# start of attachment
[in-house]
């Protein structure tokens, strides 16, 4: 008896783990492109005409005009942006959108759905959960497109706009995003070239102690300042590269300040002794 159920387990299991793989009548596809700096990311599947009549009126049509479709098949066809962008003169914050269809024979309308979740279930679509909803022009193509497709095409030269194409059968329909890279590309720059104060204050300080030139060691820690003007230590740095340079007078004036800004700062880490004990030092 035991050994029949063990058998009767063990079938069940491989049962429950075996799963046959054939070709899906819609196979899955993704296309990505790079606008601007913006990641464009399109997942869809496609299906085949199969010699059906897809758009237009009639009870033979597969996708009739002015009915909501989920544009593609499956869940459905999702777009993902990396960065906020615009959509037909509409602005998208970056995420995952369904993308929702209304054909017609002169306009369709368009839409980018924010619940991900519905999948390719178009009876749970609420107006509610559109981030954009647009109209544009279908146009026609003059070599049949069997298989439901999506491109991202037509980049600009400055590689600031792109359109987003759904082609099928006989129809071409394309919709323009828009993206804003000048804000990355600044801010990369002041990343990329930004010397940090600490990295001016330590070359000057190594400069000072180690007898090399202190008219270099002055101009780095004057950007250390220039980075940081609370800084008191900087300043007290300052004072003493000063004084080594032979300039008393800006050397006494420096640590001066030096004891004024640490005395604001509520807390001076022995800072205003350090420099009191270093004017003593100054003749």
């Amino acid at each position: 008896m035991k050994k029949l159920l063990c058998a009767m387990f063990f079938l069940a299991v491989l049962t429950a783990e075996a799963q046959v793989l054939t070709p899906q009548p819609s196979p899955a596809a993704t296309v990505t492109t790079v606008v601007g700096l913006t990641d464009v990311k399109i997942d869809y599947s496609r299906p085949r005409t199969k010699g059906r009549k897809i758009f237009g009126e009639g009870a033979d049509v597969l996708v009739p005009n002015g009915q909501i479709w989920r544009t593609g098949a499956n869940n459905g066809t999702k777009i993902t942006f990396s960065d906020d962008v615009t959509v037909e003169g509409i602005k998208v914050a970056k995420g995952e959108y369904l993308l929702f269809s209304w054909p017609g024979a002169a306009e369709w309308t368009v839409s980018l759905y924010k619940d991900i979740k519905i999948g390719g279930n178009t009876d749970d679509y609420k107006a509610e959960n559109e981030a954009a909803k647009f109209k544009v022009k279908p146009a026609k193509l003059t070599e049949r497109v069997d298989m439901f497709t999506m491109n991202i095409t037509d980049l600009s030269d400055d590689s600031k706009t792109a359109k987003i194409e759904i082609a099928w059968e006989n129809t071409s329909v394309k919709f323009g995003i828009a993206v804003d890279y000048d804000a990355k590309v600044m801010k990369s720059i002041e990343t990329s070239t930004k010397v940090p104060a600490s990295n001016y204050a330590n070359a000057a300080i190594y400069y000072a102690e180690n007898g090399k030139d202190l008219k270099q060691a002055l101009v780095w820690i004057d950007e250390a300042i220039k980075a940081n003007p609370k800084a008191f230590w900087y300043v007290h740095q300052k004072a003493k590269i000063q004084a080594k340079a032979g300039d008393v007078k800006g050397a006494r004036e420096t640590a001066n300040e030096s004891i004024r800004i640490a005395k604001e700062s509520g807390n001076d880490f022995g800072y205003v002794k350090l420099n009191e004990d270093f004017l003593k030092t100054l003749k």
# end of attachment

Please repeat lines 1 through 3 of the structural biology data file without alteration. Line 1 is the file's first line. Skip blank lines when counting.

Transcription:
[in-house]
């Protein structure tokens, strides 16, 4: 008896783990492109005409005009942006959108759905959960497109706009995003070239102690300042590269300040002794 159920387990299991793989009548596809700096990311599947009549009126049509479709098949066809962008003169914050269809024979309308979740279930679509909803022009193509497709095409030269194409059968329909890279590309720059104060204050300080030139060691820690003007230590740095340079007078004036800004700062880490004990030092 035991050994029949063990058998009767063990079938069940491989049962429950075996799963046959054939070709899906819609196979899955993704296309990505790079606008601007913006990641464009399109997942869809496609299906085949199969010699059906897809758009237009009639009870033979597969996708009739002015009915909501989920544009593609499956869940459905999702777009993902990396960065906020615009959509037909509409602005998208970056995420995952369904993308929702209304054909017609002169306009369709368009839409980018924010619940991900519905999948390719178009009876749970609420107006509610559109981030954009647009109209544009279908146009026609003059070599049949069997298989439901999506491109991202037509980049600009400055590689600031792109359109987003759904082609099928006989129809071409394309919709323009828009993206804003000048804000990355600044801010990369002041990343990329930004010397940090600490990295001016330590070359000057190594400069000072180690007898090399202190008219270099002055101009780095004057950007250390220039980075940081609370800084008191900087300043007290300052004072003493000063004084080594032979300039008393800006050397006494420096640590001066030096004891004024640490005395604001509520807390001076022995800072205003350090420099009191270093004017003593100054003749």
């Amino acid at each position: 008896m035991k050994k029949l159920l063990c058998a009767m387990f063990f079938l069940a299991v491989l049962t429950a783990e075996a799963q046959v793989l054939t070709p899906q009548p819609s196979p899955a596809a993704t296309v990505t492109t790079v606008v601007g700096l913006t990641d464009v990311k399109i997942d869809y599947s496609r299906p085949r005409t199969k010699g059906r009549k897809i758009f237009g009126e009639g009870a033979d049509v597969l996708v009739p005009n002015g009915q909501i479709w989920r544009t593609g098949a499956n869940n459905g066809t999702k777009i993902t942006f990396s960065d906020d962008v615009t959509v037909e003169g509409i602005k998208v914050a970056k995420g995952e959108y369904l993308l929702f269809s209304w054909p017609g024979a002169a306009e369709w309308t368009v839409s980018l759905y924010k619940d991900i979740k519905i999948g390719g279930n178009t009876d749970d679509y609420k107006a509610e959960n559109e981030a954009a909803k647009f109209k544009v022009k279908p146009a026609k193509l003059t070599e049949r497109v069997d298989m439901f497709t999506m491109n991202i095409t037509d980049l600009s030269d400055d590689s600031k706009t792109a359109k987003i194409e759904i082609a099928w059968e006989n129809t071409s329909v394309k919709f323009g995003i828009a993206v804003d890279y000048d804000a990355k590309v600044m801010k990369s720059i002041e990343t990329s070239t930004k010397v940090p104060a600490s990295n001016y204050a330590n070359a000057a300080i190594y400069y000072a102690e180690n007898g090399k030139d202190l008219k270099q060691a002055l101009v780095w820690i004057d950007e250390a300042i220039k980075a940081n003007p609370k800084a008191f230590w900087y300043v007290h740095q300052k004072a003493k590269i000063q004084a080594k340079a032979g300039d008393v007078k800006g050397a006494r004036e420096t640590a001066n300040e030096s004891i004024r800004i640490a005395k604001e700062s509520g807390n001076d880490f022995g800072y205003v002794k350090l420099n009191e004990d270093f004017l003593k030092t100054l003749k």